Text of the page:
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Biden administration moves to protect Alaska wilderness; opening statements and first witness in NY trial; SCOTUS hears Starbucks case, with implications for unions on the line; rural North Carolina town gets pathway to home ownership.

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The Supreme Court weighs cities ability to manage a growing homelessness crisis, anti-Israeli protests spread to college campuses nationwide, and more states consider legislation to ban firearms at voting sites and ballot drop boxes.

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Wyoming needs more educators who can teach kids trade skills, a proposal to open 40-thousand acres of an Ohio forest to fracking has environmental advocates alarmed and rural communities lure bicyclists with state-of-the-art bike trail systems.

Poll: Strong majority in AZ values postsecondary education

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Friday, February 16, 2024   

A new poll finds in Arizona, an overwhelming majority believes increasing the number of adults with college degrees, certificates, and credentials would help many people reach a better quality of life and prevent economic hardships.

Rich Nickel is the president and CEO of Education Forward Arizona, the group that commissioned the poll.

He said most Arizonans support the Achieve60AZ goal of at least 60% of working-age adults completing education beyond high school by the year 2030.

"So what that means is, for the state to reach that goal," said Nickel, "we need to produce about 500,000 new degrees, certificates, and credentials over the next six years or so."

Nickel said currently, the state is hurtling toward what he calls an "attainment cliff" -- with fewer than half of Arizona students continuing their education after high school.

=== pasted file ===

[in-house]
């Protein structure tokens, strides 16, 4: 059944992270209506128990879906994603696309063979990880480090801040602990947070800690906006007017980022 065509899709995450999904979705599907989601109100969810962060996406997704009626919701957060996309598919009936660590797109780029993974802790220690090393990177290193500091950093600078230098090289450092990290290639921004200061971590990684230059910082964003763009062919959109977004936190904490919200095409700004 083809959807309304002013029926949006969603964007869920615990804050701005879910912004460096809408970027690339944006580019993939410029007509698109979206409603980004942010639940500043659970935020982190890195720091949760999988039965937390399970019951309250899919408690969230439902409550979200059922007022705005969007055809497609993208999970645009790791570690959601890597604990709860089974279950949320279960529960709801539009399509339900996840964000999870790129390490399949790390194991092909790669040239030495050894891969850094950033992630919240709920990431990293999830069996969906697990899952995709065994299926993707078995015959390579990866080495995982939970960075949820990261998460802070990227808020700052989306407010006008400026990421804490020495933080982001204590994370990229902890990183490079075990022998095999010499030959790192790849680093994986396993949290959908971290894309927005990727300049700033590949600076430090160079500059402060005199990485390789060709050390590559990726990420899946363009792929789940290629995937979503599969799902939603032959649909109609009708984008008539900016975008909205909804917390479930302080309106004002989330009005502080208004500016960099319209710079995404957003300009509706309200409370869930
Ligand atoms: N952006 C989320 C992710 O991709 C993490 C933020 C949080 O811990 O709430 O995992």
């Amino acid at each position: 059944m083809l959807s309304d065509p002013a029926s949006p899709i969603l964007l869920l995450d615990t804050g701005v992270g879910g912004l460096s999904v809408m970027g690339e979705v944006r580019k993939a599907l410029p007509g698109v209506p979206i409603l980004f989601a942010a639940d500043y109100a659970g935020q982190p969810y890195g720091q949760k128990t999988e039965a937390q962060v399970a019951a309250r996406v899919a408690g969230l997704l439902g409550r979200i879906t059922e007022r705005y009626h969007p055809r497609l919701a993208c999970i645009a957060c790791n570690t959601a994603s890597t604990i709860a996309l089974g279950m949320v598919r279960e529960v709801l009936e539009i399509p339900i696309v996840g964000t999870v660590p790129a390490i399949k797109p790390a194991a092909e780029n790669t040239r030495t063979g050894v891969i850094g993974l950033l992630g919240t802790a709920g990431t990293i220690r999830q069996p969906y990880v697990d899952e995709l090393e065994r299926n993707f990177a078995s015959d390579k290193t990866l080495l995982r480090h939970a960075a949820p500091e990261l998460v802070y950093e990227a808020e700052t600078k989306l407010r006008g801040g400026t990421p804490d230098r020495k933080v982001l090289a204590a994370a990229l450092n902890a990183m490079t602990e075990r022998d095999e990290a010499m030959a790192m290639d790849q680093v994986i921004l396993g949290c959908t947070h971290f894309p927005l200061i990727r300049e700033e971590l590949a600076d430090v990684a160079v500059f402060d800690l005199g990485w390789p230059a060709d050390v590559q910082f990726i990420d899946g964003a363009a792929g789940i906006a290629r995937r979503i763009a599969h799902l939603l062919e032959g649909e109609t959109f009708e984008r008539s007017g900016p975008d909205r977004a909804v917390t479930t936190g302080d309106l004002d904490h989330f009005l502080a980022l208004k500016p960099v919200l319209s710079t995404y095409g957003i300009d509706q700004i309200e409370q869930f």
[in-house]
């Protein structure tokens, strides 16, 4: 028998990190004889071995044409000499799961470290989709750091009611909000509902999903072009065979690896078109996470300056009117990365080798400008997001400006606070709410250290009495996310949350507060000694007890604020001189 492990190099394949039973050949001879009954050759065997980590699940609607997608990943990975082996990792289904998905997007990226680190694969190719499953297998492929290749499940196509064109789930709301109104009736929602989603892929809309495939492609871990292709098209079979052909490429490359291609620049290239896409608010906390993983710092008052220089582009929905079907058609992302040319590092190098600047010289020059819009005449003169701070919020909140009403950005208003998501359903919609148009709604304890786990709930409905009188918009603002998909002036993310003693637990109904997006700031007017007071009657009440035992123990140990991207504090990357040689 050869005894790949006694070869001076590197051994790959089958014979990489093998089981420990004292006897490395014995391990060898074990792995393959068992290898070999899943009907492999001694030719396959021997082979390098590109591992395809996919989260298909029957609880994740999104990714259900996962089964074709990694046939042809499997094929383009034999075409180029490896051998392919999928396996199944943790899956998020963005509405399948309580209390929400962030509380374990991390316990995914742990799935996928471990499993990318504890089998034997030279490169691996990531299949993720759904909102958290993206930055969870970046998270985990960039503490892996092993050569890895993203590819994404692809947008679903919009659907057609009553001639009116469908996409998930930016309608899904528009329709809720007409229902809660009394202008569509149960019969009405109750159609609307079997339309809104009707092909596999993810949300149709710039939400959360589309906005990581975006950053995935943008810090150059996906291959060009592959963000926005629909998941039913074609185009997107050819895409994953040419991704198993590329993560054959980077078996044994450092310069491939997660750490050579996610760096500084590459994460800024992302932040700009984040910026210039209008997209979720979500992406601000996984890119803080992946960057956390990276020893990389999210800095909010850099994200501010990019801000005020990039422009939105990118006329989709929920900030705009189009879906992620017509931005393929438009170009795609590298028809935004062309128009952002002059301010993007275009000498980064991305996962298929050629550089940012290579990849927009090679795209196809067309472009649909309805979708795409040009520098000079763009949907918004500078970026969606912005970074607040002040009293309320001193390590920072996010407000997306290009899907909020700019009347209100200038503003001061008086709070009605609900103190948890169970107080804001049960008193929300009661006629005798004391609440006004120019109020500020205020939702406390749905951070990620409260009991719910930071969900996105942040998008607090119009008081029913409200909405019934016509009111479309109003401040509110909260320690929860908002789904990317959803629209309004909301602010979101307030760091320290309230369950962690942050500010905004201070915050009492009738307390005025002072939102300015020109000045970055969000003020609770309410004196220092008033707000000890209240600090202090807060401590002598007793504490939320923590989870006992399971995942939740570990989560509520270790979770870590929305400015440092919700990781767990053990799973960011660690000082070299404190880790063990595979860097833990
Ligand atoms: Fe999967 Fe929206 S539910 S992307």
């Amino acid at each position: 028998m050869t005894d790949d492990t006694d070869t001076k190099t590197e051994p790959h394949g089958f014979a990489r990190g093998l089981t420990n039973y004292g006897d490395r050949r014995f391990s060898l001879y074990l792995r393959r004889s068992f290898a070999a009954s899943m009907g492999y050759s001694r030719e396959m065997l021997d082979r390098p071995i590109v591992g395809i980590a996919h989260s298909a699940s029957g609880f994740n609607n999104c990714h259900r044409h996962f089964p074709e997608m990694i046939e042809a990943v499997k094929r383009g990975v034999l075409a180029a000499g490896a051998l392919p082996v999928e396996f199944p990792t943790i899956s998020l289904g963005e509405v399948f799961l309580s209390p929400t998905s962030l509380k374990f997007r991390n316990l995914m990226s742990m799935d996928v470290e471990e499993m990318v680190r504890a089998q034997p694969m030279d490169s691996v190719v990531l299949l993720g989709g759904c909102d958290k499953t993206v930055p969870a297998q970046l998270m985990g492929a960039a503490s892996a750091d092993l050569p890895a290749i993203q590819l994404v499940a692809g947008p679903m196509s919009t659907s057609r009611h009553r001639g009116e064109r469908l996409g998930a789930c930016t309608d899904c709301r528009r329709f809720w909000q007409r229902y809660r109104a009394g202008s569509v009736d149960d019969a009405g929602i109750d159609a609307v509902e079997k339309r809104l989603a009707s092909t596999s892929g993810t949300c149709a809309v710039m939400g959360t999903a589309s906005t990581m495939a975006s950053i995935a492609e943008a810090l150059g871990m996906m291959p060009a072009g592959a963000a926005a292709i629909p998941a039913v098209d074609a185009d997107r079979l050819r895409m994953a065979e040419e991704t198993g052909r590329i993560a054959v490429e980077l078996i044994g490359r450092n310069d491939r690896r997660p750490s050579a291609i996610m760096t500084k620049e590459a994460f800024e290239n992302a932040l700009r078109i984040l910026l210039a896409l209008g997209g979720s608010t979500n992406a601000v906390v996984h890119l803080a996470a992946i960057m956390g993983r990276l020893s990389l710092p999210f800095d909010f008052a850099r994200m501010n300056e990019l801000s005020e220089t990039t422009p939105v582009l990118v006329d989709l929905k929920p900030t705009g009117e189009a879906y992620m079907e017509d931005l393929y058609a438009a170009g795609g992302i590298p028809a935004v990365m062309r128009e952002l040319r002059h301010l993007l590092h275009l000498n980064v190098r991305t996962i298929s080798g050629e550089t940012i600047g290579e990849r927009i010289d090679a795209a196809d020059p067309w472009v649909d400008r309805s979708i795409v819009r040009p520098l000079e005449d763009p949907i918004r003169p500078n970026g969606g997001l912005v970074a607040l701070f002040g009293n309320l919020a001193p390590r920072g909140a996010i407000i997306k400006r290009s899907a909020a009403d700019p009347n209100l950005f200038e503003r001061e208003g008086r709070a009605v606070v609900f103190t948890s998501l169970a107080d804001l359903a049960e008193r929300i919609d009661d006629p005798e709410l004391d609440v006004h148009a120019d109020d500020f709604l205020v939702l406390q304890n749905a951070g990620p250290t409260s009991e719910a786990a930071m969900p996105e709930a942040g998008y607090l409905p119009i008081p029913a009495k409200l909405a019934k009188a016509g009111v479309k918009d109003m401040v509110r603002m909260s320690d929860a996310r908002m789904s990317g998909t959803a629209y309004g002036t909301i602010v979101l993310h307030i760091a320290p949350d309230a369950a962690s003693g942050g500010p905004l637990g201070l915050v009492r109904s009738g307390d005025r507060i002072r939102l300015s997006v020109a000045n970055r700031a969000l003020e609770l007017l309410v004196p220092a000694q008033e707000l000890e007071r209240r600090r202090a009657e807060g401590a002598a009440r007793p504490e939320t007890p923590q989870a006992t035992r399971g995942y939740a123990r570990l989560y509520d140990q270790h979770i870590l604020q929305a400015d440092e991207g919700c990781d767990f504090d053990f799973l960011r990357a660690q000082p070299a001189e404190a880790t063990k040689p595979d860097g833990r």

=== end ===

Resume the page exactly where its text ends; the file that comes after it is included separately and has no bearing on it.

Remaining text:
But he called it remarkable that 86% of Arizona voters across the spectrum support the Achieve60AZ goal - and encouraged policymakers to view education as a solution, not a problem, in their funding decisions.

Nickel said over 90% of Arizona voters support what he calls "practical policy suggestions."

These include expanding access to technical training and higher-ed pathways during high school that can lead to a credential, and more dual-enrollment options that allow teens to earn college credit.

"Because it is going to give students, number one, the belief that they can do postsecondary work," said Nickel, "but also give them a head start on those important credits -- which, in the end, help make postsecondary education more affordable, because it's less time to the degree."

Nickel added there also are benefits for Arizona's economy.

His group found increasing the number of people who continue their education beyond high school by 20% would result in an additional $5 billion a year to the state's economy.

Nickel said his group has put together the Arizona Education Progress Meter -- a tool to show what it will take to reach the Achieve60AZ goal, based on eight indicators.

"We've set out where we should be if we want to be competitive nationally, as far as the goals," said Nickel. "And then, we also keep track on a yearly basis where we actually are. If you were to look at those metrics, we are not where we need to be."

Support for this reporting was provided by Lumina Foundation.




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